Governor Kashim Shettima of Borno State in whose territory most of those abductions have taken place adds a dimension to it: That Boko Haram is not primarily driven by primal sexual urges nor is their impregnating of their captives a perk of their nefarious activities. What Boko Haram is engaged in is actually “phallo-terrorism” – the kind of terrorism that seeks to expand itself beyond the acquisition of spatial territory by acquiring bodies of women as well. Through the agency of the phallus, this terrorism builds an army to elongate its existence. Shettima says Boko Haram’s impregnating the women is a conscious effort that is buttressed by a maniacal fundamentalism. That what we are dealing with is a calculated attempt by a murderous sect such as Boko Haram to be fruitful and multiply.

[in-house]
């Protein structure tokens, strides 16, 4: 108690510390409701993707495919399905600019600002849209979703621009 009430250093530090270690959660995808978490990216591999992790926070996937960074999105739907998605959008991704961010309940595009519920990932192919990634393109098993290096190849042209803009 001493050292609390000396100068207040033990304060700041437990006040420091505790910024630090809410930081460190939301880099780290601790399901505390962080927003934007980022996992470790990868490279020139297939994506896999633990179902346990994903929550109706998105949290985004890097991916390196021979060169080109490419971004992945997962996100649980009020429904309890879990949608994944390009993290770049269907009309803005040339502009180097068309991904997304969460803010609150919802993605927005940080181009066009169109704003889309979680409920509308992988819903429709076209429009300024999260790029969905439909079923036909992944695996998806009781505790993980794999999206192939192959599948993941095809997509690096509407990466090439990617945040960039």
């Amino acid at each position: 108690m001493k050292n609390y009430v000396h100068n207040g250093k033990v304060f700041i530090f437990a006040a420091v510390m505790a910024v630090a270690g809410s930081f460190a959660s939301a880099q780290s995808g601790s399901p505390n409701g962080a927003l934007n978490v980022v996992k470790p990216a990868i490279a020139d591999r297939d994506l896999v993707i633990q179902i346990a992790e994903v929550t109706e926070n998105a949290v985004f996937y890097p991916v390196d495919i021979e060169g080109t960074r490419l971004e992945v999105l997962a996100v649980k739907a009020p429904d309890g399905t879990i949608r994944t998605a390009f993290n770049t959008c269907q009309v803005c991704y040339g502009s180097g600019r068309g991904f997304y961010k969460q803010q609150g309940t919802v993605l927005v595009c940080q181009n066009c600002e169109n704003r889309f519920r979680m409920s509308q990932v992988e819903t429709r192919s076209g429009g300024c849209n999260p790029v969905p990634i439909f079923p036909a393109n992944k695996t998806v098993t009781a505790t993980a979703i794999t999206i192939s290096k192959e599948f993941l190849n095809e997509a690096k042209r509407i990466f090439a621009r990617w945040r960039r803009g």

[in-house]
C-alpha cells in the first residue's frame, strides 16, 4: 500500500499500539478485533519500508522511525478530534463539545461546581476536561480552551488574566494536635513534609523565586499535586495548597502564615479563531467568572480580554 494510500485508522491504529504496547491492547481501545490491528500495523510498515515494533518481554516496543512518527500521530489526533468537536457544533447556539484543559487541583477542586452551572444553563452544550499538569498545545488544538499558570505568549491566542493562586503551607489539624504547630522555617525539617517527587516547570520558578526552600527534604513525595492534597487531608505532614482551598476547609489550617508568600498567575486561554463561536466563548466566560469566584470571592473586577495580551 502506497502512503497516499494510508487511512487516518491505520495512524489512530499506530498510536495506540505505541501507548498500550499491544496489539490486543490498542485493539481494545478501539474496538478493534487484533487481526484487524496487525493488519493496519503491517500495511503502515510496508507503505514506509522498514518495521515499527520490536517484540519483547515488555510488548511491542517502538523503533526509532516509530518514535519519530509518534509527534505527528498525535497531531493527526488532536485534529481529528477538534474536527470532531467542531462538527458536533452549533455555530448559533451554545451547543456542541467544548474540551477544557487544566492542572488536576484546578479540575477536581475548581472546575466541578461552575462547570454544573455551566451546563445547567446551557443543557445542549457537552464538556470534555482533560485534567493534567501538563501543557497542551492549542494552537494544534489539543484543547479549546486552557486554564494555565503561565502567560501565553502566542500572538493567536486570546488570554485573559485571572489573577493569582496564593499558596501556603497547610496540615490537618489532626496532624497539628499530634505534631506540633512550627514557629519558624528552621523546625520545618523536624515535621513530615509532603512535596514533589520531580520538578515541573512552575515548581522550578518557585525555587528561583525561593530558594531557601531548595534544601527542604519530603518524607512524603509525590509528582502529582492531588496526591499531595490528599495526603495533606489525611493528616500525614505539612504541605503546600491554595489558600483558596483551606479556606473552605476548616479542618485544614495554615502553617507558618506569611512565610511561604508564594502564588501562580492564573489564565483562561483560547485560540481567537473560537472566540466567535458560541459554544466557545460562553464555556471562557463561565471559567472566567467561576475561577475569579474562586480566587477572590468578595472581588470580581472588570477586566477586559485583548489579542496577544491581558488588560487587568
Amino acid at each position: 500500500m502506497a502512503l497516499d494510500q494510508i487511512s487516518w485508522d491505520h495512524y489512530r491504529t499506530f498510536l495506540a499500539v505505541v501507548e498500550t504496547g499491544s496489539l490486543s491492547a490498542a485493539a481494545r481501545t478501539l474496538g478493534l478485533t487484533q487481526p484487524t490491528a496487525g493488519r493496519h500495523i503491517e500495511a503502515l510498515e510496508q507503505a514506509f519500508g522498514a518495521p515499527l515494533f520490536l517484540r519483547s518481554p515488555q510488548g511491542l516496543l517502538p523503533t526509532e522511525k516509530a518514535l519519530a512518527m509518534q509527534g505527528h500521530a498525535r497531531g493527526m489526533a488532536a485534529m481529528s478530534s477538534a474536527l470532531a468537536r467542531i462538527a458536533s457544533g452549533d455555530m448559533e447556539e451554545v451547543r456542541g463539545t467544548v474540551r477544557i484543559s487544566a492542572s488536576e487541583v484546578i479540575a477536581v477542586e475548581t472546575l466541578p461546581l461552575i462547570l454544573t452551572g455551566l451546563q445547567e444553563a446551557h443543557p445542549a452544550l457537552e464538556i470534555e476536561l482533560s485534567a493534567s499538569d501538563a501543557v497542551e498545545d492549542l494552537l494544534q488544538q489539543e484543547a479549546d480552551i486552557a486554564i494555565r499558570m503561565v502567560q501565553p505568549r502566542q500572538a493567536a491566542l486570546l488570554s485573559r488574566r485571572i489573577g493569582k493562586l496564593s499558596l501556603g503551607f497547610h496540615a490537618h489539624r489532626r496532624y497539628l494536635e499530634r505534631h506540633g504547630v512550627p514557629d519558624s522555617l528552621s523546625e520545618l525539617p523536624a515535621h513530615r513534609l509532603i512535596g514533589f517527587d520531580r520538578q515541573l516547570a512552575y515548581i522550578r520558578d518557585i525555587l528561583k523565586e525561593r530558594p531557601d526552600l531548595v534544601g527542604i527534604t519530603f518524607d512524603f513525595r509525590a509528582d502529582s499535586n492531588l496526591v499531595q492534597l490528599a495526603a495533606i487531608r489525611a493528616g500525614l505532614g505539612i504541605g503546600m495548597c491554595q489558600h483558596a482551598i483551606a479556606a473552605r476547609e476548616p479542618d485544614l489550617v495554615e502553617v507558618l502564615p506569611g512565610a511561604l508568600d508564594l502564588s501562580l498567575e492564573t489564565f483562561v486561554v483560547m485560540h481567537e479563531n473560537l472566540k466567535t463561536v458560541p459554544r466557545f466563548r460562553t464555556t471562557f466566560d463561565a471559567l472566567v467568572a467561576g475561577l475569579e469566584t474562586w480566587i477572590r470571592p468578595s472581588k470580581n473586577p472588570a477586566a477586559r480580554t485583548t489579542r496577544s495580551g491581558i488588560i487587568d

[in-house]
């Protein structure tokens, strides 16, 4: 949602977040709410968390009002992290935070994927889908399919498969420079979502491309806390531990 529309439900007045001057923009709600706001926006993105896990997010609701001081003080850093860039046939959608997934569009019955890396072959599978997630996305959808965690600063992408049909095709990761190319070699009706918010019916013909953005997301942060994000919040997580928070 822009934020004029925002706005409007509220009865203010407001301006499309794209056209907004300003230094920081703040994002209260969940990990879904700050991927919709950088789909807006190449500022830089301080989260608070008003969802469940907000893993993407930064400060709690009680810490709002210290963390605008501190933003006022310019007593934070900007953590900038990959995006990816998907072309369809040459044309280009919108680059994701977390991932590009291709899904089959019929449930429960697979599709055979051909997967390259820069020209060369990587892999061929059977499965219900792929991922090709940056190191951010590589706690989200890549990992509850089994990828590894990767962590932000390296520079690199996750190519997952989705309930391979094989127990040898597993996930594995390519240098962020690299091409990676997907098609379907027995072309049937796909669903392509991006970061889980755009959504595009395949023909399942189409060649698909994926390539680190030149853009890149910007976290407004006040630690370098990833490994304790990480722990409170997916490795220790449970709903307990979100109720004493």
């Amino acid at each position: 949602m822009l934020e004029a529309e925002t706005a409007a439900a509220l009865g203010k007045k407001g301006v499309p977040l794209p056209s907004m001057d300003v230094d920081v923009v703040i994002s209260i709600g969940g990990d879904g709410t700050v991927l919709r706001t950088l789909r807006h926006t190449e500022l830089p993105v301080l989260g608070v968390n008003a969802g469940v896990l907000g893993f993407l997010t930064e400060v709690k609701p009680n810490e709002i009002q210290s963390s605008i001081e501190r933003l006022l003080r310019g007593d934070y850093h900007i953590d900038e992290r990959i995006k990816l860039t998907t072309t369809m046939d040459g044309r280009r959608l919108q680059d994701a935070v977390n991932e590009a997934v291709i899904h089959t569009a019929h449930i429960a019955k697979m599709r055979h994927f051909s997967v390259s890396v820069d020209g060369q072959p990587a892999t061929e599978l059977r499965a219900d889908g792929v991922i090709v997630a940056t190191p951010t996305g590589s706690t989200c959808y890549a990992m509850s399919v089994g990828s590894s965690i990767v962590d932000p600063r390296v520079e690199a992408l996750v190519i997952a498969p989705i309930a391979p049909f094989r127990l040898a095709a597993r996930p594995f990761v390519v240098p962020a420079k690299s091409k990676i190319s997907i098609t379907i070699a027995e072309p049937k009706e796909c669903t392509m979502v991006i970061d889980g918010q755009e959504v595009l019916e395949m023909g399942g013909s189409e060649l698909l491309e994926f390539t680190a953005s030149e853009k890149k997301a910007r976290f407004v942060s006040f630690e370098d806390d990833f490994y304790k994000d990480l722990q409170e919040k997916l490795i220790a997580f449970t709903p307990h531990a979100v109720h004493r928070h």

To achieve this, they acquire vulnerable women who would be used as tools to propagate their radical and nihilistic ideology. Shettima adds, “I was told they even pray before mating, offering supplications for God to make the products of what they are about doing (sic) become children that will inherit their ideology. After getting their captives pregnant, they keep them to allow the pregnancy mature to an extent of say four or more months to make abortion difficult or impossible for the women due to life threats in carrying out abortions at that level.”

There you have it. Against better judgment, one pictures terrorists holding weapons in both hands. On one hand, their phalluses and on the other hand, AK47s. One weapon to end multiple lives, the other to create multiple beginnings of life that will ultimately be ended. This is not a desire for fatherhood but using nature against its own purposes: To breed a human army that will destroy a world they are helping to expand.